"I thank God Almighty that he saw fit to snatch my forefathers from the darkness of their lives in Africa and plant them here in this land where, after not many generations, the majority of them are finally breaking free from the bondage of ignorance and dependence.  Yes, slavery is inherently evil.  Many suffered, not the least the slave traders and slave owners stained by its shame.  But there was a divine purpose in these things, and I refuse to mock God by failing to see His hand in all things.  And, most of all, I refuse to see my children returned to the slavery of dependence on those who condescendingly view themselves as our superiors."

The Yellow Dog Democrats sat silently as Dr. Franklin concluded his impressive oration, then summarily finished their drinks and excused themselves from our company.

I stood and extended my hand to Dr. Franklin, who then stood himself and embraced me warmly.

"You are a great man Dr. Franklin, and I count myself fortunate to have made your acquaintance."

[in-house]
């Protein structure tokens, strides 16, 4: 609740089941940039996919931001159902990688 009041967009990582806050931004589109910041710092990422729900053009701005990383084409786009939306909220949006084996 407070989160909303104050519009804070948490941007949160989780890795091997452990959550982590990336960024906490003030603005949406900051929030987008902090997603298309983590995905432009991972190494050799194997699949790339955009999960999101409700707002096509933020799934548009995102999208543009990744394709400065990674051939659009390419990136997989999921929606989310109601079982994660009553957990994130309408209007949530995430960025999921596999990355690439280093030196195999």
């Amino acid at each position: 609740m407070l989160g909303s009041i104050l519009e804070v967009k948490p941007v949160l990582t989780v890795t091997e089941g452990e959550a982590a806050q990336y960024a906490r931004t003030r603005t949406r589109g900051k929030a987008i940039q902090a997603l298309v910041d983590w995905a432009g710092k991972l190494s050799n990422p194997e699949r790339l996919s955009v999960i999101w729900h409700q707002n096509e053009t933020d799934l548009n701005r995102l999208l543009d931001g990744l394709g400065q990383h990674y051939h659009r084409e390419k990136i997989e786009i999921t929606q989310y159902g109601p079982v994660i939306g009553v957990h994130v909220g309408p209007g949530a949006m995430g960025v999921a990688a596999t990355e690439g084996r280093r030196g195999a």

"And I yours."

He reached into his pocket, retrieved his card, and pressed it into my palm with his warm, soft hand.

"Carl M. Franklin – Sophisticated Music for All Occasions." 

It is now in a frame hanging on my wall.  This is the story behind it.

May 21, 2012
Cedar City, Utah

[1] The end of the weekly radio program of The Mormon Tabernacle Choir is always signaled by the narrator intoning, in reference to the majestic Wasatch Mountains, "Again we leave you, from within the shadows of the everlasting hills.  May peace be with you, this day and always."
[2] By "keys", I don't mean the individual notes on the keyboard, but the "keys" described by scales of notes and the arrangement of chords to produce harmony.  Harmonicas, for example, come in various "keys" and you must use one in the key of the song being played in order for it to harmonize with that song.  The "key" of C, for example, includes three "major" chords (C, F, and G) and three "minor" chords (Dm, Em, and Am).